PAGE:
Executive summary

Achieving climate mitigation and adaptation goals of the Paris Agreement requires making finance consistent with a pathway towards low greenhouse gas emissions and climate-resilient development, as called for by Article 2.1.c of the agreement (UNFCCC, 2015[1]). This will necessitate that policy makers, standard setters and financial actors pay increased attention to the real-economy climate impacts of finance.

The OECD Guidelines for Multinational Enterprises on Responsible Business Conduct and related paper Responsible Business Conduct for Institutional Investors provides practical recommendations as to how investment managers and asset owners can undertake due diligence across their investee companies to identify and respond to environmental and social impacts, including climate change. Together they provide a comprehensive framework to understand institutional investor’s relationship to climate risks and impacts, which are directly linked to their investments and activities (including through their ownership in, or management of, shares in an investee company or asset). From this specific framework flows a number of RBC due diligence expectations for how institutional can identify, prevent, mitigate and account for how they manage and disclose climate risks and impacts.

In particular, RBC due diligence for investors consists of six main steps or supporting measures, which provide concrete recommendations on how to:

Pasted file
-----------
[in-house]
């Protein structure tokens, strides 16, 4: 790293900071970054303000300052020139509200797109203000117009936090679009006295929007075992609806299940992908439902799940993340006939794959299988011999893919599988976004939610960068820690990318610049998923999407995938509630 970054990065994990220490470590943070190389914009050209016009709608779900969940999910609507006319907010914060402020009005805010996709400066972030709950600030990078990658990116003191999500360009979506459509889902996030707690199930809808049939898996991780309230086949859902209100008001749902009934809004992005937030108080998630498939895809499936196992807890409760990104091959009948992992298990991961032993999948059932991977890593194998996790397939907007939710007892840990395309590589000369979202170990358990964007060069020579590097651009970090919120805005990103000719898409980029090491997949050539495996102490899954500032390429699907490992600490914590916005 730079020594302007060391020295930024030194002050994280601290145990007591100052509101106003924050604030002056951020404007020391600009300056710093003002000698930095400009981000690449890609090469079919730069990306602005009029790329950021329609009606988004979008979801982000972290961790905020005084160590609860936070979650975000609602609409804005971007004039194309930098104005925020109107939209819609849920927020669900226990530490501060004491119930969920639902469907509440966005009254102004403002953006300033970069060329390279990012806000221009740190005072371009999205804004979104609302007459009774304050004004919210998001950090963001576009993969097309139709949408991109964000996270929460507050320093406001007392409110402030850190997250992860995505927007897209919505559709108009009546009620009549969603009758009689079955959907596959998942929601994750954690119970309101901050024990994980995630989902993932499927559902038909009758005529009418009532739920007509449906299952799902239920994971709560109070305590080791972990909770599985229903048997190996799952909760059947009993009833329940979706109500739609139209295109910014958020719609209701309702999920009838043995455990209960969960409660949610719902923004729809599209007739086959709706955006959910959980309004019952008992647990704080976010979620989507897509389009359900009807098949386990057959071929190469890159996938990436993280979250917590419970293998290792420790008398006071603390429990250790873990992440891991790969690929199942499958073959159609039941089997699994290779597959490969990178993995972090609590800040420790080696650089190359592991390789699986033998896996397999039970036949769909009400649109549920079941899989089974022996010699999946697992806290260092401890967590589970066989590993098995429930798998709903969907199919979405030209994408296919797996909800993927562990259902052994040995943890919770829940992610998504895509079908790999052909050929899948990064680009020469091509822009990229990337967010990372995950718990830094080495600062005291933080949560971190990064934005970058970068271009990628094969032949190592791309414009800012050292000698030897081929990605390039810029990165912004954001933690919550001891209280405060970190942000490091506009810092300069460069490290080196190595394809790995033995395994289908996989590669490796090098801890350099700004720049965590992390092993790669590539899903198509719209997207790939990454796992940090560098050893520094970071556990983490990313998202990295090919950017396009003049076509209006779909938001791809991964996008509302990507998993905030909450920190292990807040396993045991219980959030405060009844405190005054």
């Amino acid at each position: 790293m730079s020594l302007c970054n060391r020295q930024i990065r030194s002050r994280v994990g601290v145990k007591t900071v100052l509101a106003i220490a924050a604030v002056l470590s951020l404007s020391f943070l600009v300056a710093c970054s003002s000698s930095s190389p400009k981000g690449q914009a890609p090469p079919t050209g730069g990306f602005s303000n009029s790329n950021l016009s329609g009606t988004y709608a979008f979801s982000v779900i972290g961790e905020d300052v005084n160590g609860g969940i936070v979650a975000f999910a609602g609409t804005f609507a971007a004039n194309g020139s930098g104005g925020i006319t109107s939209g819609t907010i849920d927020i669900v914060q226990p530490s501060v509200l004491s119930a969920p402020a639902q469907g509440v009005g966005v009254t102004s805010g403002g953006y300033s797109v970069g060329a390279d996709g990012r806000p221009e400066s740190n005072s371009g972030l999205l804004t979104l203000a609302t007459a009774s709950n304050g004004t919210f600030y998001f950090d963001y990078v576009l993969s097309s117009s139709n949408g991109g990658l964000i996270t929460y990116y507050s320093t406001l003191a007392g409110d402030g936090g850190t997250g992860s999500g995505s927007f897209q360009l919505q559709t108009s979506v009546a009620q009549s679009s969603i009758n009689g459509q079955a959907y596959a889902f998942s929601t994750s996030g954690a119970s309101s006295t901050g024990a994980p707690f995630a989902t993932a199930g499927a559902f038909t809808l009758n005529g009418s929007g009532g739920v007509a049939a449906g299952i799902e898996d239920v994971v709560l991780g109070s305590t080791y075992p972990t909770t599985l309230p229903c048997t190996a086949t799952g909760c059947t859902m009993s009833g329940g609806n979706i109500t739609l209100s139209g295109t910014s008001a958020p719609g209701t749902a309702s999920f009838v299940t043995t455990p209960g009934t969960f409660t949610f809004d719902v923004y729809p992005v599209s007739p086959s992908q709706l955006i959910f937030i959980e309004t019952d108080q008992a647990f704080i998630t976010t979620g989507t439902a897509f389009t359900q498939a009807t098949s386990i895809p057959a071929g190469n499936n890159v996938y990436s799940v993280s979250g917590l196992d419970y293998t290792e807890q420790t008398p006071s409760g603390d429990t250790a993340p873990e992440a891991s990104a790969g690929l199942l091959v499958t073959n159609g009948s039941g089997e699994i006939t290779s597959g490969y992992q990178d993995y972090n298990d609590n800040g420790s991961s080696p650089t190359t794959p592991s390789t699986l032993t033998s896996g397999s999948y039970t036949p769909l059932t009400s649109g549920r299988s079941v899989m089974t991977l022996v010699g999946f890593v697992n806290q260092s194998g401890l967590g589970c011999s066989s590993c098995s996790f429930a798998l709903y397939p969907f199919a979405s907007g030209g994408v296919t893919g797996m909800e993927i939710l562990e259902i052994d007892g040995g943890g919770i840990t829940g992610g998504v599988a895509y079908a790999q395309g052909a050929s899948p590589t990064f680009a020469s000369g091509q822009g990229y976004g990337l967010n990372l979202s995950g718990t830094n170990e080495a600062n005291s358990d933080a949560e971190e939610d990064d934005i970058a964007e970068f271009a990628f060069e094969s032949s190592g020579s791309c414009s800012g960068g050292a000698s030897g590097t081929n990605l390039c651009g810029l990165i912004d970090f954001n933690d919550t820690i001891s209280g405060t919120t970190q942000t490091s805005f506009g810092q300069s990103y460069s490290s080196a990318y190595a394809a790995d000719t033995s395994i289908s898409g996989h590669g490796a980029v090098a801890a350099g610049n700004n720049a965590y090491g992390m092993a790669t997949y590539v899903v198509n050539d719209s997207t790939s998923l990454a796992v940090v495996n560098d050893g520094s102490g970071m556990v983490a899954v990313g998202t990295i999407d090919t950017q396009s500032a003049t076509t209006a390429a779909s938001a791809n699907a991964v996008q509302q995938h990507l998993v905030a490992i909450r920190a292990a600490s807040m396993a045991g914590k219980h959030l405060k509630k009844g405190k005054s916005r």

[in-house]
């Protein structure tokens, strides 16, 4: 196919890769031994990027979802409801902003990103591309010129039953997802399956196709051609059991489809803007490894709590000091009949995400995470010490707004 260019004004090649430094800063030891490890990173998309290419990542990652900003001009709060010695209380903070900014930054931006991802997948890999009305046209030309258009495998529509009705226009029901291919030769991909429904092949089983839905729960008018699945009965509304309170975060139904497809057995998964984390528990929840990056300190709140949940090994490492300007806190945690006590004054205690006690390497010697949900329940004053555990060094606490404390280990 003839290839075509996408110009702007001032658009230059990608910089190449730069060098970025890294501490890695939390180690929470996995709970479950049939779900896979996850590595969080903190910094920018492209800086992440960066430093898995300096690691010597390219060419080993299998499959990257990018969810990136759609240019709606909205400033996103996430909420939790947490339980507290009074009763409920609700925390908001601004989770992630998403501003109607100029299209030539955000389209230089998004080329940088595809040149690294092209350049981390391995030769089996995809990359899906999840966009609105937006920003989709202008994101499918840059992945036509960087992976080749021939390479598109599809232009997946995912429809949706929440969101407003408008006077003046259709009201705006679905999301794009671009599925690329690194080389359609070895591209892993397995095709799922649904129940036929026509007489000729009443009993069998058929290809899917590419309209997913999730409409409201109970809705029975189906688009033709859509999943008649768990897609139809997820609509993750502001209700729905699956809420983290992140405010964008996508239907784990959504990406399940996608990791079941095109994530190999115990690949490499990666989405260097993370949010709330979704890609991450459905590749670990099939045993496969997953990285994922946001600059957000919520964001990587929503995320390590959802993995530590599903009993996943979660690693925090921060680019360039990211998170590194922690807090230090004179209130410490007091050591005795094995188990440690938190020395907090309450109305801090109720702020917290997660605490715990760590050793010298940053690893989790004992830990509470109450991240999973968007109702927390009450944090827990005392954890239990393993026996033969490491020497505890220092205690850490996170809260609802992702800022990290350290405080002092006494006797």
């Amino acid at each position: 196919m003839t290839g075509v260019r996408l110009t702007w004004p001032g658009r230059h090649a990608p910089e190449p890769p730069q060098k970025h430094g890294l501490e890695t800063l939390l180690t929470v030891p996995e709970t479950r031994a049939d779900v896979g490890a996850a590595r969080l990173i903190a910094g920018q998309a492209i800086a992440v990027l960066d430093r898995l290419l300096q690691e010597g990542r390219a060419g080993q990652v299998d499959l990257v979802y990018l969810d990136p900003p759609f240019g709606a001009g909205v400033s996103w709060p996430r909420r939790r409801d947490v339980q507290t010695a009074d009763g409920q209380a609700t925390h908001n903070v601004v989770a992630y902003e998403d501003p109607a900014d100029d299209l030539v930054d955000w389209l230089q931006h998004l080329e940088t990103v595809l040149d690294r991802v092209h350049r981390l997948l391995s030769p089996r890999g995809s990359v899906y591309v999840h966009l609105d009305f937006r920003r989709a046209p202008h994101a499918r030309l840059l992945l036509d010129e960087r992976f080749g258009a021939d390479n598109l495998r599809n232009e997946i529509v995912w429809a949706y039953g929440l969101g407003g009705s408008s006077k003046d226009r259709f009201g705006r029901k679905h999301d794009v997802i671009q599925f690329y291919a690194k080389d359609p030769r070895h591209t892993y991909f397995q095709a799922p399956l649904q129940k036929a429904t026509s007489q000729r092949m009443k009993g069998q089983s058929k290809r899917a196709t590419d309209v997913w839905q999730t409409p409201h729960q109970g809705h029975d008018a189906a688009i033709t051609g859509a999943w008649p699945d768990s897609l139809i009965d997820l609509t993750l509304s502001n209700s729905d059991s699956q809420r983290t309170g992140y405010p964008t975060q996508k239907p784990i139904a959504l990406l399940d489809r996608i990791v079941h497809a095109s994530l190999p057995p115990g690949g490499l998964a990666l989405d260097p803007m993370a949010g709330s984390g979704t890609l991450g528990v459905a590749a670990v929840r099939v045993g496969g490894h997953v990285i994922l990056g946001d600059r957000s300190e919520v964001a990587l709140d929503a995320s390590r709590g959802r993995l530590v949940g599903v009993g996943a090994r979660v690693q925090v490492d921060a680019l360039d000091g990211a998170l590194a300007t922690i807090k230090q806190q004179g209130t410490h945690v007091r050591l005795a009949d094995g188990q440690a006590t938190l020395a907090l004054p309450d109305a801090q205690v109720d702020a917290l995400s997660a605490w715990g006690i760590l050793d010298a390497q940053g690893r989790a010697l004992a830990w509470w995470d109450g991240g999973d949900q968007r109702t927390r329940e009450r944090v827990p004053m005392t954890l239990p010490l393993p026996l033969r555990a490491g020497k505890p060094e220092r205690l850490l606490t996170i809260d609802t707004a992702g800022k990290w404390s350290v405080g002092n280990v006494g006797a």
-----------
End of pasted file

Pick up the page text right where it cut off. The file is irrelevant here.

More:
1. 1. Embed climate considerations into investor policies and management systems, as a necessary foundation for ensuring that climate risks and impacts are adequately identified and managed.

  2. 2. Identify and assess climate risks, impacts and opportunities in portfolio, at asset, asset class and sector levels, to inform investors about climate risks and impacts associated with their investee companies and thereby inform their strategy and prioritisation for responding to those risks.

  3. 3. Seek to prevent or mitigate actual or potential climate impacts, including through engagement, active ownership and stewardship; and by responding to climate considerations through portfolio allocation.

  4. 4. Track implementation and results of due diligence, both when it comes to their own performance against their policies (including objectives and targets related to climate), as well as investee companies’ efforts in preventing and mitigating impacts.

  5. 5. Communicate how climate risks and impacts are addressed, as a way to demonstrate the level of ambition and effectiveness of an investor’s due diligence process towards its stakeholders.

  6. 6. Encourage investees to provide for or co-operate in remediation when appropriate.

In addition, the tool draws on a number of key climate-related frameworks, coalitions and methodologies to highlight the synergies between the RBC due diligence framework and its above listed steps with existing or excepted practices by institutional investors when it comes to managing and disclosing climate risks and impacts.


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